During a party conference on Xinjiang policy, Chinese president Xi Jinping called the CCP’s policy in the region “entirely correct” and vowed to continue its implementation for the long-term. This work conference comes six years after Xi first chaired a conference on Xinjiang, after which he ordered cadres to show “absolutely no mercy” in a then newly-launched crackdown on terrorism. The 2014 crackdown has become an ongoing and extensively documented system of ethnic discrimination, internment camps, forced labor, and the suppression of religious freedom that has been labeled “genocide” by some onlookers.
In just the past month, the Australian Strategic Policy Institute documented the continued construction of internment camps, the Washington Post’s outgoing China bureau chief compared reporting in Xinjiang to North Korea, and increased awareness about repression inspired civil society groups in Muslim-majority countries to protest the treatment of Uyghurs. Nonetheless, the Xinjiang policy conference suggested that leaders at the highest levels of the central government are in complete consensus on Xinjiang policy.
Note presence of all other 6 Politburo Standing Committee members at the meeting.
One other result of conference: to force all top leaders (including new PBSC members not present at 2nd XJ work conference in 2014) to swear allegiance to hardline Xinjiang policies. https://t.co/QgtwyBtI2j
— Carl Minzner (@CarlMinzner) September 28, 2020
A 2017 speech, “Studying and Understanding the Essentials and Meaning of General Secretary Xi Jinping’s Strategy for Governing Xinjiang”, translated by Jude Blanchett, elucidates the nature of Xi’s policy. The speech stresses that the Party “must deepen stability maintenance as well as the ‘strike hard’ and rectification activities,” while weeding out “ethnic-separatists” and working on poverty alleviation.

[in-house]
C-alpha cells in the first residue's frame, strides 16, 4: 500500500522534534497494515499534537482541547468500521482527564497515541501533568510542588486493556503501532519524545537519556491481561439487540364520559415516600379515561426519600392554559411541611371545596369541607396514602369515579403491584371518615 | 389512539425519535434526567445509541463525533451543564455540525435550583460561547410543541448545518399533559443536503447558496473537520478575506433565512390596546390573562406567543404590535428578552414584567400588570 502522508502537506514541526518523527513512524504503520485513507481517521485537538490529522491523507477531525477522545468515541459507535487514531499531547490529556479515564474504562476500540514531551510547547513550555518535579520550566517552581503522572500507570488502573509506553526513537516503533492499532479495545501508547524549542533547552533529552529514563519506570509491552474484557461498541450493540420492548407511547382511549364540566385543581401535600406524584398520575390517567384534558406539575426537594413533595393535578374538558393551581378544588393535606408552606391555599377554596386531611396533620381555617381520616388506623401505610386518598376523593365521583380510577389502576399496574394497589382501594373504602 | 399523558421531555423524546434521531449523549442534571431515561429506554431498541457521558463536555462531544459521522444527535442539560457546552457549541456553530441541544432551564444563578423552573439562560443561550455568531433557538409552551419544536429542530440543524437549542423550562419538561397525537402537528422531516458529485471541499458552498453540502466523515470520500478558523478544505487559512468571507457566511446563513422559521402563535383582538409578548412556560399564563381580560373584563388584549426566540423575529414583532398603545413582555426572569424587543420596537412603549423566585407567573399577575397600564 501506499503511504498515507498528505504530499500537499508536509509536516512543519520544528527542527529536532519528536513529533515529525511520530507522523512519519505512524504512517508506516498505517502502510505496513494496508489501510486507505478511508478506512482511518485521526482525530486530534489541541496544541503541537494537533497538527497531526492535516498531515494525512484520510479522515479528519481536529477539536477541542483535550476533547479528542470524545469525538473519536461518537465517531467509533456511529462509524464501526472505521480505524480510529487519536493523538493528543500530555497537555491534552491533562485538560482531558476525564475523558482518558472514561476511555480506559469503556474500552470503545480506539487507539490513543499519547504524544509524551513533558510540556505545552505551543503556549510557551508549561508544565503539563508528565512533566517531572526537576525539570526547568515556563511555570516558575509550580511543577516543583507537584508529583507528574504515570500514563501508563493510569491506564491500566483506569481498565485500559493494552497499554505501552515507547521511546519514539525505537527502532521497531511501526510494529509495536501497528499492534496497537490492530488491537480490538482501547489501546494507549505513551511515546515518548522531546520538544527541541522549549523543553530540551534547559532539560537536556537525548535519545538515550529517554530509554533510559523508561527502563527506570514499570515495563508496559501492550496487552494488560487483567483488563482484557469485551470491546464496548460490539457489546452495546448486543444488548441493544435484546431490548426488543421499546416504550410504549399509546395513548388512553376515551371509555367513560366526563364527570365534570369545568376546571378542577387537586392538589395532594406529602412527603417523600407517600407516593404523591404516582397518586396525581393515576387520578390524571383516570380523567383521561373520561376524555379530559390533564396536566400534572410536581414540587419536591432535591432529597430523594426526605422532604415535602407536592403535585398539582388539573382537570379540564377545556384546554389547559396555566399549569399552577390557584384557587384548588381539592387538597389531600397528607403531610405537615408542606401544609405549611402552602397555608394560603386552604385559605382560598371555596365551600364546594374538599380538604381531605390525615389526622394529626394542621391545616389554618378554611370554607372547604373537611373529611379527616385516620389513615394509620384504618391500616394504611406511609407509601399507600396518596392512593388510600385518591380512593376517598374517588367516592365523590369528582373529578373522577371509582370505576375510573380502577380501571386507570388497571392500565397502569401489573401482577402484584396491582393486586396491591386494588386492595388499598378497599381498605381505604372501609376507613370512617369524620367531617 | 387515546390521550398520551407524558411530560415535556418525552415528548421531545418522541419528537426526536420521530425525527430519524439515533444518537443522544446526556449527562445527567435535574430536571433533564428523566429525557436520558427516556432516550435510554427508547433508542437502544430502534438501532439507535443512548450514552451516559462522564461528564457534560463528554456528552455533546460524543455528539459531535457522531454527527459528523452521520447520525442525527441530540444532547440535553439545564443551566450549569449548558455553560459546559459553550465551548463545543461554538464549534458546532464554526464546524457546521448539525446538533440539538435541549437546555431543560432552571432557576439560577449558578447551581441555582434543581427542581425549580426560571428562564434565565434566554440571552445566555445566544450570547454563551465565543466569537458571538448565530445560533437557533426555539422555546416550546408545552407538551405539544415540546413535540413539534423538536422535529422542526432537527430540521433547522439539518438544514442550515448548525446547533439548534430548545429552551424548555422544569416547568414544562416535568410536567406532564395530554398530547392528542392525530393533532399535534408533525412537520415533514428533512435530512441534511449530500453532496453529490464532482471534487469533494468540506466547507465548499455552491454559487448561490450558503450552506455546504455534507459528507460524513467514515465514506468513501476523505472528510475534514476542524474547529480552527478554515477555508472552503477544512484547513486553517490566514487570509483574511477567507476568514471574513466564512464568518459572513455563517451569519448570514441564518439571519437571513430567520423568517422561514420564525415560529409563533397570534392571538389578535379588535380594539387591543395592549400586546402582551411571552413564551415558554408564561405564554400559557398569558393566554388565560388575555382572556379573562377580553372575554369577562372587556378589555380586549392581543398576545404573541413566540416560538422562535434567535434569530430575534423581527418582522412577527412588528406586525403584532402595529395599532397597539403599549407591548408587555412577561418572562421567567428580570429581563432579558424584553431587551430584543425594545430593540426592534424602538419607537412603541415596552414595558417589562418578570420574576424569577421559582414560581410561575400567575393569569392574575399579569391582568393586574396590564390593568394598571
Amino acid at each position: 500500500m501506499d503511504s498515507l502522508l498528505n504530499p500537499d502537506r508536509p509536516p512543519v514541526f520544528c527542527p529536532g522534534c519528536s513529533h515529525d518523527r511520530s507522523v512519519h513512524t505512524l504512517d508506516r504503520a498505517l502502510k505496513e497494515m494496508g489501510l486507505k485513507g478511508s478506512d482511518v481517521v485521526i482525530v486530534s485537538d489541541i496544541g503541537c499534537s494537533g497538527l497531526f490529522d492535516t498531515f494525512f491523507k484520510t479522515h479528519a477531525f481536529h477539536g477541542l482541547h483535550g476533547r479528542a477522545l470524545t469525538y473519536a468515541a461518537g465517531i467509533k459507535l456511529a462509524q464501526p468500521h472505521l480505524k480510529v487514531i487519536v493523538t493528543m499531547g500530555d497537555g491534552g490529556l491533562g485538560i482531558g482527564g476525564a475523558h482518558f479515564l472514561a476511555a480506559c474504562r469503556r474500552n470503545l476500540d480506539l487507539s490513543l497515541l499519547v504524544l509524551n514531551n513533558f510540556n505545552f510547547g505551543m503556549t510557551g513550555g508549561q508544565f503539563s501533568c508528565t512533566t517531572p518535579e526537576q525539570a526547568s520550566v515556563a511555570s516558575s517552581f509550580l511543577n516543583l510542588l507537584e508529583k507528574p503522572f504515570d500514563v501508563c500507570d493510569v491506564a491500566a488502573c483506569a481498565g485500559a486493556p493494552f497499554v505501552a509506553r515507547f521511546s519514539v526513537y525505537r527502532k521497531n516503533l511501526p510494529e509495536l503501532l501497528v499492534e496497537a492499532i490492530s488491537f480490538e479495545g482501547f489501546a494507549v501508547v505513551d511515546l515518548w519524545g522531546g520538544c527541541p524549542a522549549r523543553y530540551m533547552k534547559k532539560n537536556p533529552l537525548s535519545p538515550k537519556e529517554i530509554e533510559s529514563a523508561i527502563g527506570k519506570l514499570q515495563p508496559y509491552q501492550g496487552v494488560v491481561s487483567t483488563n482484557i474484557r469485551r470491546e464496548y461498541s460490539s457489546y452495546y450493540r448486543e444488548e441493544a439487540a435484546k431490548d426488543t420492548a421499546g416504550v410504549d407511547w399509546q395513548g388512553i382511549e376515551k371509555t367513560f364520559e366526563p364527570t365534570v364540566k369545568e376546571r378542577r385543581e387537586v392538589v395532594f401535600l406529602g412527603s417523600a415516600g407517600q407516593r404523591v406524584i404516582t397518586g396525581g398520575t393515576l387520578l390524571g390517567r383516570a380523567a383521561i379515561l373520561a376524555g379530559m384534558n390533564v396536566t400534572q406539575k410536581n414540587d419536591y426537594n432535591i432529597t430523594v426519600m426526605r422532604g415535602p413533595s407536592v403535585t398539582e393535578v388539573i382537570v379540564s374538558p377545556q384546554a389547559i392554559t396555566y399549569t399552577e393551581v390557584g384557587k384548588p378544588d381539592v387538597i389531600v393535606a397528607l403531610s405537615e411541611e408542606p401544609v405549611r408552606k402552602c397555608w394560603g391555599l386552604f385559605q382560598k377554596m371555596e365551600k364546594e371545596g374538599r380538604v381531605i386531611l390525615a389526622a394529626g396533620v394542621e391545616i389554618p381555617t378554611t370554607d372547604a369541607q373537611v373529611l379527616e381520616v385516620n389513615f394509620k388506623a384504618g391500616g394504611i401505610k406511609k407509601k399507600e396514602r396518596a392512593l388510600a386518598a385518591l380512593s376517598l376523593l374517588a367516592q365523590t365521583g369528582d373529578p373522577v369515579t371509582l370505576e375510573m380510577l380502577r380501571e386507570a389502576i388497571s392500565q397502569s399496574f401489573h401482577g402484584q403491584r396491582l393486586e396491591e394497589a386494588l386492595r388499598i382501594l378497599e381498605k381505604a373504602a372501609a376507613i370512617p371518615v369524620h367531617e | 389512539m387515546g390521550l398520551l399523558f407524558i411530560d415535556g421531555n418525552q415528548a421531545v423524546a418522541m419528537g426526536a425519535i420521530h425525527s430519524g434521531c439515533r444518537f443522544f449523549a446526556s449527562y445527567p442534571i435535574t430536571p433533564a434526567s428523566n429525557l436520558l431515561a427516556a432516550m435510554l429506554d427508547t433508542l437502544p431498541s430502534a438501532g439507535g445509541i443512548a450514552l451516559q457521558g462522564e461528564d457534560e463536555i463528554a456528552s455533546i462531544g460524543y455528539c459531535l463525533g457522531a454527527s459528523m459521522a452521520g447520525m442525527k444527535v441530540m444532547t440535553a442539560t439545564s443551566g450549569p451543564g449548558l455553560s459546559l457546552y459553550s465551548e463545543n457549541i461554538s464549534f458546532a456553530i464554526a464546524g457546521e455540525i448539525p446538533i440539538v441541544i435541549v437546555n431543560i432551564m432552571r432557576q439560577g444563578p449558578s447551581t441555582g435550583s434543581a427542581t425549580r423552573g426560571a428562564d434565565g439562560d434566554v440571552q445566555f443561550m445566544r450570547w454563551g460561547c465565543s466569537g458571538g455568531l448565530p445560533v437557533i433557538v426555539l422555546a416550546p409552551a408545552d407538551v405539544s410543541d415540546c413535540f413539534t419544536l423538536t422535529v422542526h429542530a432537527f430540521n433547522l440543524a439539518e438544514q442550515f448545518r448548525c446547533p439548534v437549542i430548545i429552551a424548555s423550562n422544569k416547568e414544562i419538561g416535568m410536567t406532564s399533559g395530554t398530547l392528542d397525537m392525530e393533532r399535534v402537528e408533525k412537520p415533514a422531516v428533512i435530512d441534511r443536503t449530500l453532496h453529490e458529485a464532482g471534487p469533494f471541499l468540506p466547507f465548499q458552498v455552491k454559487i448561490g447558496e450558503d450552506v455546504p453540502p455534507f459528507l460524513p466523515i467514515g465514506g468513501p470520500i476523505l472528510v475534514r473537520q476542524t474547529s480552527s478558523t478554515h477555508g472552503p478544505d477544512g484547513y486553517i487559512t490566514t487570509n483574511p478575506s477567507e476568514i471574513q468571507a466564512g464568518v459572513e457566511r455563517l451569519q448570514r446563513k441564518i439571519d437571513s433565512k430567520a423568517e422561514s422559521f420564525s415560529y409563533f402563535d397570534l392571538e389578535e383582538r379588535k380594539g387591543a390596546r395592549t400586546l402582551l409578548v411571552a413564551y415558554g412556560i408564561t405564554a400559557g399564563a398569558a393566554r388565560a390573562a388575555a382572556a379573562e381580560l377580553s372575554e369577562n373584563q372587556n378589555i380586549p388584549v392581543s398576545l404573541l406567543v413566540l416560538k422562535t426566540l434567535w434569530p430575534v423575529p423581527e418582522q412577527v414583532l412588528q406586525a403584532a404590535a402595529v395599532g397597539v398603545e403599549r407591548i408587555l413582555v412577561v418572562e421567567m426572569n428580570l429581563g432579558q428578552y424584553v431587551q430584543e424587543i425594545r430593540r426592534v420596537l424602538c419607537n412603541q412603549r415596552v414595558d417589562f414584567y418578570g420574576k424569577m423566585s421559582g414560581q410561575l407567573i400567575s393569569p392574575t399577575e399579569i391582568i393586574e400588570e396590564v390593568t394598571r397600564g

A Times investigation last year cited internal speeches by Mr. Xi in 2014, when he called for all-out “struggle against terrorism, infiltration and separatism” in Xinjiang using the “organs of dictatorship,” and showing “absolutely no mercy.” But it took years for his broad demands to lead to mass detentions into the new camps.
At his latest meeting, Mr. Xi’s published remarks sounded less alarmed than he did in 2014, suggesting that his government feels it has a firmer grip on Xinjiang. The published remarks did not mention terror threats but focused on what he said were rising incomes of the people of Xinjiang and government spending.
Mr. Xi’s latest speech appeared to signal that the Chinese government would continue investing heavily in industrial and urban development in Xinjiang. In a recent government white paper, Beijing defended labor allocation programs for rural Uighurs in Xinjiang that many international experts say rely on pressure and coercion to keep the job recruits in their posts. [Source]
The work conference followed the September release of a State Council Information Office white paper, which pointed to gains in Uyghur employment as a defense of policies in the region. The white paper also lauded the work of the Xinjiang Production and Construction Corps, a paramilitary organization founded in the 1950s that served as the PRC’s vanguard. In an article shared by the Lowy Institute, Michael Clarke analyzes how Chinese rhetoric on Xinjiang has the reintroduced colonial motifs of labor and poverty:
The provision of “education and training” for all social classes of Uighurs, as a number of researchers have demonstrated, points toward an attempted “proletarianisation” of such populations into a “docile yet productive lumpen class”, via a clear linkage between the “re-education” system and forms of forced labour. Here, Uighurs are either compelled to work as low-skilled labour in factories directly connected to “re-education” centres or, upon their “release”, in closely proximate “industrial parks” where companies from throughout China have been given incentives to relocate to.[Source]